Men on women's mag covers: an uncomfortable truth
For years you told me you wanted them there, but you lied....
I promise this is not one of those times when I will wang on about my love of BTS. It’s just that, my love of BTS makes me alert to everything those seven young men have got going on. And it involves a lot of magazine covers. Currently we have Jimin covering Korean Vogue:
And his bandmate, V, on Elle:
In fact, since I developed this affection for K pop, I have noticed male pop stars get a lot of covers of magazines that in Britain we’d consider to be traditionally women’s magazines and featuring women on their covers. It’s a cultural difference I’m not even going to pretend to have any expert view on. And I like how normal it is for men to feature on magazines there. It was never the case here during my entire magazine career.
No matter what title I edited - in the period from 1994 to 2022 - I was always inundated with requests to put more men (or boys, during the Sugar magazine era) on the cover. Every reader from the teens who read my Sugar, to middle-aged and elderly women and men who loved You magazine and of course, the millennial-aged Glamour readers wanted to know why we rarely did it.
I’ll tell you why: it always - always - tanked.
It really makes no sense when you consider that my remit was always to create magazines that appealed to predominantly heterosexual women. People who fancy men. Why would they not be excited to see a famous hottie of the day - say, a Clooney, a Pitt, a Beckham - giving it Blue Steel on the cover of their favourite magazine.
I couldn’t really tell you the answer to that. Was it the vague science we all believed in publishing - ie that what readers really wanted in a magazine cover is some sort of recognition, in a subliminal flash, of your own image? Seeing enough in that cover model that reflects who they think they could be? Did you need, as survey after survey seemed to suggest to us, to be able to relate to that cover model on some level, feeling enough of a connection to be pulled to buy the magazine? Personally I often wondered if the female gaze was simply nothing at all like the male gaze; and so while men happily ogled whoever was on the cover of Loaded, FHM, Nuts, Zoo, it was something still seen as a little bit embarrassing for women to emulate. Yes you might fantasise about climbing Mt Hemsworth, but signalling that to the world, via brandishing your fave mag with him on the cover? Was it just too much for women who considered themselves all grown up and beyond their teenage crushes? Like I say, I don’t know. All I do know is that no matter how many of you wrote to me to say, ‘GIVE US THE HOT MEN ON YOUR COVER’, none of you ever bloody bought it.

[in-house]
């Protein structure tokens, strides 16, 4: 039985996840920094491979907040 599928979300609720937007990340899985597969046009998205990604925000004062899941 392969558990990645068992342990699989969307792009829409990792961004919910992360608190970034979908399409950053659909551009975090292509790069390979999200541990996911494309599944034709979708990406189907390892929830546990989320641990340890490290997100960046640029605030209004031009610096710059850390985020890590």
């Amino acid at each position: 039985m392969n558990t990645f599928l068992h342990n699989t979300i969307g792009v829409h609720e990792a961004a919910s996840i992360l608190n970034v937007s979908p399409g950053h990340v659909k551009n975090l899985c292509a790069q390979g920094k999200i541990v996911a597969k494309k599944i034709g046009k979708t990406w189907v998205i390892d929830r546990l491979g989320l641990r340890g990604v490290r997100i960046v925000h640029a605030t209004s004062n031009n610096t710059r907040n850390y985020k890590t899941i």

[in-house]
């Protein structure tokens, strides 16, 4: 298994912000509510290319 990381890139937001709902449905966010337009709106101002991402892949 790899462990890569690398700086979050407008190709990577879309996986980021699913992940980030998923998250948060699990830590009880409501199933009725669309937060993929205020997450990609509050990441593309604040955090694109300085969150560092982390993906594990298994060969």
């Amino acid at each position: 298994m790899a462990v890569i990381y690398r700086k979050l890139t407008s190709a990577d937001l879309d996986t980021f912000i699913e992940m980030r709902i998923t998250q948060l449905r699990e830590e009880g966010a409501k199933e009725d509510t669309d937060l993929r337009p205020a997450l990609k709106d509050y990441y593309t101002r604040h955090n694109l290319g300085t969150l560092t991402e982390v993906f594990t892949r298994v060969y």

Still, we did talk our employers into testing the water every now and again: doing something ‘exciting and different’ by putting a man on the cover. It’s what you all told us you wanted, after all. And then the sales figures would roll in and we’d be traumatised into never doing it again.
The world has progressed since my time as an editor and magazine covers definitely reflect that in terms of more diversity of size, colour and gender fluidity. But I do suspect it’s still true that men don’t really sell women’s magazine covers. However, because the landscape has changed in so many ways when it comes to newsstand sales, I think it matters less. Being polite, let’s say most print mag sales are… ‘flat’. I’d wager there isn’t a dramatic difference between a good and a bad sale on a magazine anymore. You might as well throw in an experimental Timothee Chalamet alongside your more conventional Taylor Swift cover: the dearth of footfall at newsstands means they’ll probably both do about the same. But you get the kudos of looking fresh and interesting by featuring the (very) occasional guy.
Back in the day, even though my rational side knew it didn’t really work, occasionally I’d still listen to the disingenuous pleas of the readers. I remember being so jealous when Marie Claire threw this out there:
Ol’ Becks was the hottest guy on the planet at the time (2002). Two of my closest friends, Marie and Kath, were the editor and deputy editor respectively and I was at Glamour. ‘You bastards!’ I texted them. ‘Yep!’ laughed Kath.
They got a ton of publicity for this cover. They gleefully pretended that it was the very first time a women’s mag had put a man on the cover - not true, but no one cared when saying that was a nice news hook. I’d done two men on covers at New Woman, in the late 90s. But New Woman wasn’t really one of the major magazines so the newspapers didn’t really treat anything we did as counting for much and, anyway, as I say, both of those covers - one was Johnny Vaughan who was a big deal at the time as the presenter of The Big Breakfast, the other was just a male model wearing little more than a smoulder - absolutely died a newsstand death.